the meaning, to any other than a technical mind seeking for discrepancies, would be entirely obvious, no one can doubt. The deadly and mortal bruises are alleged to have been inflicted on Augustine, and it is alleged "that of the said mortal bruises and wounds the said Augustina died." But upon giving to the prisoner the full benefit, as he has a right to have the full benefit, of any variance, if such exists, we are not satisfied that such variance exists. There is not a fatal variance here. The names, as written, only differ in the final letter, substituting "a" for "e." This does not necessarily change the sound of the name; it may still be idem sonans; you may read them as different in sound, by dividing the first into three syllables, and the other into four, or both may be pronounced alike. In the manner they are found stated in this indictment, they are legally and properly to be taken as describing the same person. In Regina v. Wilson, 1 Denison 284, the name as set forth was John McNicole, when the true name was John McNicoll, and it was held no variance, the court saying the use of the letter "e" for "l" did not make a different name. The same mode of describing the name as Augustina in the third count also, for the above reason, would not be fatal; but in this it might also be rejected as surplusage, and the count be good and sufficient.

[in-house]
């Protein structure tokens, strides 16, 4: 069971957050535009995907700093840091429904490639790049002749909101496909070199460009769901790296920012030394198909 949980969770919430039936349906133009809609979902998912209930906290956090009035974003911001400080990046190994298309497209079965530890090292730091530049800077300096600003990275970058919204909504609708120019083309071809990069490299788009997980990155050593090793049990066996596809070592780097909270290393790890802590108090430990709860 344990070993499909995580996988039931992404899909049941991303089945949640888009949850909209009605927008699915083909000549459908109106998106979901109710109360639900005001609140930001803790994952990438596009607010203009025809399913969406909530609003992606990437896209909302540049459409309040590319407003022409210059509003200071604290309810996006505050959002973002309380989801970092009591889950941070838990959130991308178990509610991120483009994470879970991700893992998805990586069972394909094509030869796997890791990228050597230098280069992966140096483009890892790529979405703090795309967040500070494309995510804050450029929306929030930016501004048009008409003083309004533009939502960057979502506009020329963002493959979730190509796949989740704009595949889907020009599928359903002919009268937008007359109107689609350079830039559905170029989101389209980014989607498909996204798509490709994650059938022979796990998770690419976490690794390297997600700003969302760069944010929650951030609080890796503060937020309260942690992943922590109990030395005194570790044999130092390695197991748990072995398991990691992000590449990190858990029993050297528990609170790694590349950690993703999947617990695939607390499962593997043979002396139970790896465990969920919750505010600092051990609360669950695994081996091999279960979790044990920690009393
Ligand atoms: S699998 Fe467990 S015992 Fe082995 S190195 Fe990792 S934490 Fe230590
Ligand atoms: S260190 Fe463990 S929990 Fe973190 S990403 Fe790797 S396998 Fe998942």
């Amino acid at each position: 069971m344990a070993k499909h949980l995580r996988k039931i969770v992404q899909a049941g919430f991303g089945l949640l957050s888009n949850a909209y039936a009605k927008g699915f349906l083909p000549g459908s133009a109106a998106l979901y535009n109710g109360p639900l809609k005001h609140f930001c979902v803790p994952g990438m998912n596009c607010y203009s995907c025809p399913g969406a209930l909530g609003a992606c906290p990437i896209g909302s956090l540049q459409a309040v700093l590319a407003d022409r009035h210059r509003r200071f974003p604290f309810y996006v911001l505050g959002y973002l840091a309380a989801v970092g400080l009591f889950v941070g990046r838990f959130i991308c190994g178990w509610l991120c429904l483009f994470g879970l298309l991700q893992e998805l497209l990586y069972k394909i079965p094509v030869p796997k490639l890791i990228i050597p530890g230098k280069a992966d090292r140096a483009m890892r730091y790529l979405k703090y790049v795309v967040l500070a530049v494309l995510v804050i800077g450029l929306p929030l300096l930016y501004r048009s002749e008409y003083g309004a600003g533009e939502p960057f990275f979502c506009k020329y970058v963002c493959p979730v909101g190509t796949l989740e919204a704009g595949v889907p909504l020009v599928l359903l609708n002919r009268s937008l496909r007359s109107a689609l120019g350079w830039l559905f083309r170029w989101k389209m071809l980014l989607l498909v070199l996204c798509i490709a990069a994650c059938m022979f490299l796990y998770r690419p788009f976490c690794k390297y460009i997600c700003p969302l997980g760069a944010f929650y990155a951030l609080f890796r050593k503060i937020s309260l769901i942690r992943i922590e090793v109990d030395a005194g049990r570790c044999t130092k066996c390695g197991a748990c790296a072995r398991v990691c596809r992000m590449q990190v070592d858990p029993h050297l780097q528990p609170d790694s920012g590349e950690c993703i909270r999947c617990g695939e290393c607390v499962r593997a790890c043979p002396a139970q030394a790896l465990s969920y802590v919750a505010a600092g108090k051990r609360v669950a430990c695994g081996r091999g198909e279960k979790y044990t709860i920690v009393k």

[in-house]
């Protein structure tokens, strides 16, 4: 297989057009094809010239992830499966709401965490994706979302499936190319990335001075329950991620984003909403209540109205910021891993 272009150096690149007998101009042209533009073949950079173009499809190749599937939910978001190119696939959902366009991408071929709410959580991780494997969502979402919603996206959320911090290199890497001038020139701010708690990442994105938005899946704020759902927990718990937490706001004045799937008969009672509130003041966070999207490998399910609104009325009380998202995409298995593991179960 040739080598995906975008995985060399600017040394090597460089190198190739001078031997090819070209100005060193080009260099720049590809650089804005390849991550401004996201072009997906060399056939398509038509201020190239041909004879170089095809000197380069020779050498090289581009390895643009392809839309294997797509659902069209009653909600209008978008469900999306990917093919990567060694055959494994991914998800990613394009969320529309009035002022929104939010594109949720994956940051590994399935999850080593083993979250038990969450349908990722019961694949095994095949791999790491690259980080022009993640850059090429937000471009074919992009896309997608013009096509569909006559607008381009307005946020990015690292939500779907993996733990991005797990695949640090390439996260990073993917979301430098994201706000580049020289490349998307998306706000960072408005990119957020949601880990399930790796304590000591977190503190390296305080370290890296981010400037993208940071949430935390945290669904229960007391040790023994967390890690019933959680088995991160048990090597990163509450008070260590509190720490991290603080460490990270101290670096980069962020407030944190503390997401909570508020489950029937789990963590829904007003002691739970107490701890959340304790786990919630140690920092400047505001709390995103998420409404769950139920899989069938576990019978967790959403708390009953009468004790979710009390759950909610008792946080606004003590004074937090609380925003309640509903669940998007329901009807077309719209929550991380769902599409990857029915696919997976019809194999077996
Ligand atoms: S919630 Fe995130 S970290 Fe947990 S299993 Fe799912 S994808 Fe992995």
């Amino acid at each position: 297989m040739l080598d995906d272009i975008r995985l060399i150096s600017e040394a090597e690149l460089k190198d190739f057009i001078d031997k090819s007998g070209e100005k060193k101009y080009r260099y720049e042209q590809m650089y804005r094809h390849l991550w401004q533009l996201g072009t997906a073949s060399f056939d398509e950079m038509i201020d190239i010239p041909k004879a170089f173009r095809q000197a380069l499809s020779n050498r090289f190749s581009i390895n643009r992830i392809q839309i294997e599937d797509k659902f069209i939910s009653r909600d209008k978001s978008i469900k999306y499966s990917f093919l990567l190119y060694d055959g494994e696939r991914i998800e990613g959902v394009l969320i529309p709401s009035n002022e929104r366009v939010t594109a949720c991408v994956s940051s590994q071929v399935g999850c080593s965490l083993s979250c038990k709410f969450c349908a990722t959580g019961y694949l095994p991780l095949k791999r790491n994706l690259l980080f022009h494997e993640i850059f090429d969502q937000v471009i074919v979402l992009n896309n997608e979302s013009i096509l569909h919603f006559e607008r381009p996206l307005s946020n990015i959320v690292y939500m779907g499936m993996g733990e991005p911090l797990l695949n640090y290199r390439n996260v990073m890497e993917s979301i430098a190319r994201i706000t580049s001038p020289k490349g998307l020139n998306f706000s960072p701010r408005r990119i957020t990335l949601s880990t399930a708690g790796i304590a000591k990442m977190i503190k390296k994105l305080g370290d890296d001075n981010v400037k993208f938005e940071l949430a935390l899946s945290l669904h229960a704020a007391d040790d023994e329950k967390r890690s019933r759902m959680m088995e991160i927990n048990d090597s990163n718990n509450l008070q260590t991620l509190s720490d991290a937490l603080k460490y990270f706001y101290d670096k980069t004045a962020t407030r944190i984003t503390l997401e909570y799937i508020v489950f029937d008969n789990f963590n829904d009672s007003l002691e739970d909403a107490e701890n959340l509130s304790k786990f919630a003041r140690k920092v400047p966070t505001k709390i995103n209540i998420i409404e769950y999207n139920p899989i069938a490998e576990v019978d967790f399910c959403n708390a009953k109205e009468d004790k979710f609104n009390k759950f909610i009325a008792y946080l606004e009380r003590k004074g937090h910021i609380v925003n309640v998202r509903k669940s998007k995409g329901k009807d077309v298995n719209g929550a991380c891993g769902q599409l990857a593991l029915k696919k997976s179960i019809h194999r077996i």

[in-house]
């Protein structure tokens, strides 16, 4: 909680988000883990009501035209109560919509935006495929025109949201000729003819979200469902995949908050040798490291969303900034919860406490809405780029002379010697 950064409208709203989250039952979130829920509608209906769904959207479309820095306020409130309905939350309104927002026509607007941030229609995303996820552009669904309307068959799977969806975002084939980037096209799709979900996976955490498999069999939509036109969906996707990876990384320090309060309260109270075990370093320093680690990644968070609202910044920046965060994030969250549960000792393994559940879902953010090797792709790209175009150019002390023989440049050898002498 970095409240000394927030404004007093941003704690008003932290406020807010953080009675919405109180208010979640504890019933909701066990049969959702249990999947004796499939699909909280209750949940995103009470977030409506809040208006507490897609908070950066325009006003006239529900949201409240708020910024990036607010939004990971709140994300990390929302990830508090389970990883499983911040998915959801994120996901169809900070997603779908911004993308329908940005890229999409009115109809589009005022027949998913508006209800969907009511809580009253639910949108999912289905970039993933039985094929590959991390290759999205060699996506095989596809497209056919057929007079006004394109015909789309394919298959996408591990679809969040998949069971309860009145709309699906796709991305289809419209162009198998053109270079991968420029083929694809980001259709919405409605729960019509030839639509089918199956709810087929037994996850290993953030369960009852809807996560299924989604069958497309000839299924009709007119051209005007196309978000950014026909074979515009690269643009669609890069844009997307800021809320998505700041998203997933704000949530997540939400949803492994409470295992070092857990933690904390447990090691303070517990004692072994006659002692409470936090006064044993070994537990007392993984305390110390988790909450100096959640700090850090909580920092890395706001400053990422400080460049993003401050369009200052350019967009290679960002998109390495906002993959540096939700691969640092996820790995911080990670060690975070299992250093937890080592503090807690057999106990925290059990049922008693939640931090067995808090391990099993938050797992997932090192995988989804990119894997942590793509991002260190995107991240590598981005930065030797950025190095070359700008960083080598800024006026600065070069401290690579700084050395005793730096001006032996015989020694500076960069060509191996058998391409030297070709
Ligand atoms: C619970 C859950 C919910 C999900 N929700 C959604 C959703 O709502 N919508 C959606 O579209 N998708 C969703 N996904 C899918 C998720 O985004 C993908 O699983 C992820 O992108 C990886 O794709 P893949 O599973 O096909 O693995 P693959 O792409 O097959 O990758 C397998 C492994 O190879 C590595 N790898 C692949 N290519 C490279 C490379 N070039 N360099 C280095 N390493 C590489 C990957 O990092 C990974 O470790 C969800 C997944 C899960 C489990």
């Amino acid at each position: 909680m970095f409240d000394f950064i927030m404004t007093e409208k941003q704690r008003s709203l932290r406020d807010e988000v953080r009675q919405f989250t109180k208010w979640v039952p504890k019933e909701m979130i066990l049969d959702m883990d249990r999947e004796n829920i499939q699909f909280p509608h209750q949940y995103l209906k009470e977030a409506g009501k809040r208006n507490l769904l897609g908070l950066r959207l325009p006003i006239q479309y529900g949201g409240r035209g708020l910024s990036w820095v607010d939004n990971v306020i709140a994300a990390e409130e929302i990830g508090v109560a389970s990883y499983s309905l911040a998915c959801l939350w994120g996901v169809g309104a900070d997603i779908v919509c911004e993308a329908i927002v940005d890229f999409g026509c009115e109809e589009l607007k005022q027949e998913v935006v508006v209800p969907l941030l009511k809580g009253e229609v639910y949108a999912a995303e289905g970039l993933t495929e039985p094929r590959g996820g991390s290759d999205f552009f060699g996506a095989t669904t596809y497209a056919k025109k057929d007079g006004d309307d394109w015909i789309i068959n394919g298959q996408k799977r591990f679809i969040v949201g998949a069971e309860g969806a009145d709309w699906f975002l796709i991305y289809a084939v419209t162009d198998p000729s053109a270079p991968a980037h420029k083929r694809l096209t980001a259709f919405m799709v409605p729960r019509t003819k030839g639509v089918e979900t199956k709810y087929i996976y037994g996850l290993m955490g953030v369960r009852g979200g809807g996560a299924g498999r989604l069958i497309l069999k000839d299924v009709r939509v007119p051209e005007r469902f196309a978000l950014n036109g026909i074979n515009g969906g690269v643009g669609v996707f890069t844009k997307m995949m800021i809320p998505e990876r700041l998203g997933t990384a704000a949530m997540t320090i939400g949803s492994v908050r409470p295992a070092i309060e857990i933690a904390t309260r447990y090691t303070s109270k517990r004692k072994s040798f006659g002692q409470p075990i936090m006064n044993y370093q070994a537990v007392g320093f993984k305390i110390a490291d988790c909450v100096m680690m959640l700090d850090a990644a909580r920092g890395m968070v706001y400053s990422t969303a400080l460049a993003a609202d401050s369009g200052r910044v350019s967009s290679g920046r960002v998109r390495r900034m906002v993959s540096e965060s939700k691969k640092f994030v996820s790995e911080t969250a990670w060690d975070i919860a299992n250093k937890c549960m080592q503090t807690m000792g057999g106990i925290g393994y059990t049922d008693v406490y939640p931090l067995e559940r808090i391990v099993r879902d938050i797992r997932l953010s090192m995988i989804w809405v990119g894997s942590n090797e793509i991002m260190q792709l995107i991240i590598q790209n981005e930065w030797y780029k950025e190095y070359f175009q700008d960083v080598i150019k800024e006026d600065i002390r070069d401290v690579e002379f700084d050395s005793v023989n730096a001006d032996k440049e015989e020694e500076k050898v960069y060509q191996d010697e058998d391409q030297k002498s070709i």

The objection in arrest of judgment, upon the ground that murder in the first degree is not technically charged in the indictment, there being no allegation of the act required by the statute to constitute that offence, is not tenable. The answer to this is that the crime charged in this indictment is murder as known and defined by the common law. That offence is here technically charged. The statute provision has only reference to the extent of the punishment, and for that purpose the jury are required to find the degree. This question is not now for the first time before the court. In connection with other questions raised in the case of Commonwealth v. Gardner, 11 Gray 438 , it was directly held by this court that this form of indictment was sufficient, the court in the opinion in that case saying: "It seems to us to have been the clear intent of the legislature,